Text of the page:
Shortly after he began his work at UNB, Cogswell took over editorial control of The Fiddlehead (his editorship was announced formally in 1953). The magazine had been sputtering for a few years because the original group of approximately ten private members had either moved away or wearied of their association. At the suggestion of Robert Rogers and A.G. Bailey, Cogswell contacted Alan Crawley, whose magazine Contemporary Verse had ceased publication in February 1953 after thirty-nine issues. After consulting with Dorothy Livesay (and, it appears, moving to check the increasing power of Louis Dudek and the second-generation Montreal modernists, whose male bravado was a source of growing agitation among Livesay’s female peers), Crawley agreed to furnish Cogswell with CV’s mailing list of subscribers, which got The Fiddlehead off to a new start. As UNB President A.W. Trueman wrote in Cogswell’s inaugural issue, “It is now the intention of The Fiddlehead to open its pages to poets anywhere in the English-speaking world. In sponsoring this development, the Bliss Carman Society hopes to extend the audience to which it speaks, and to enrich the contribution which it has been making, on a modest scale, for the past eight years. There is not only room in Canada for a magazine of this type; there is a need of it” (2). And so Cogswell responded by opening the magazine to a large audience, enacting an editorial praxis of eclecticism to accommodate as wide a readership and authorship as possible. As he later explained, his desire was “‘to create a potpourri of types, attitudes, ideas and sensibilities within which people could be interested in something other than what they were doing’” (qtd. in Hatt 39). When challenged by Dorothy Livesay to make the magazine more responsive to Canadian talent, he responded that “I think it wiser to stay international. . . . The best chance for Canadian writers is to produce work that can compete with English and American” (Letter to Dorothy Livesay).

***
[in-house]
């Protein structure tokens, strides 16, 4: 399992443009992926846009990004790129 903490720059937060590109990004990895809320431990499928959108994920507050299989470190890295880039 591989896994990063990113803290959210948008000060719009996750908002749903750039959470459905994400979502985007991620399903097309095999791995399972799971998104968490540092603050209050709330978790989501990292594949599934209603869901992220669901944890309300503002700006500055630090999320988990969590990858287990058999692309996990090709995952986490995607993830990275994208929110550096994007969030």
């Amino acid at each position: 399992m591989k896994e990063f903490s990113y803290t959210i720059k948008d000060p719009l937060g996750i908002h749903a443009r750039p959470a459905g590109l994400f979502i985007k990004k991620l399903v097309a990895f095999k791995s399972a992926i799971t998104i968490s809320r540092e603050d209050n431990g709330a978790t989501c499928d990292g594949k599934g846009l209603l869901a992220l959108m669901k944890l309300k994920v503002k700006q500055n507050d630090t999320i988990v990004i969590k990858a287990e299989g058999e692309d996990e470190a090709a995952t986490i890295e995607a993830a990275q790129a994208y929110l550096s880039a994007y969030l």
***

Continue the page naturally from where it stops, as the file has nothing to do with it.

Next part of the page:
With the demise of Contemporary Verse and Northern Review, Cogswell’s magazine and The Canadian Forum became the incubators of creative writing in the country. To fulfill that rather daunting responsibility, observed Andrew Moore, Cogswell “literally reshaped the magazine, shrinking its pages to a more conventional size [the earlier format was 8 ½ x 11-inch mimeographed sheets], setting aside space for advertising, and adding literary reviews to the content of each issue” (n.p.). By 1959, he also started accepting fiction, which was a condition of the Canada Council grant that he began receiving. Cogswell retyped each entry, assigned them numbers for blind review, and then circulated copy to five editors for ranking. On top of that, he took sole responsibility for correspondence, proofreading, financial management, printing, and distribution. As first reader, he read upwards of 5000 poems every year once the magazine got going, endeavouring to provide constructive feedback to each poet. For Cogswell, who had been with the magazine as an undergraduate student since its early poetry workshop days, The Fiddlehead’s mission was as much to cultivate talent as to showcase it. The duties were daunting and the work exhausting, but Cogswell had even greater ambitions.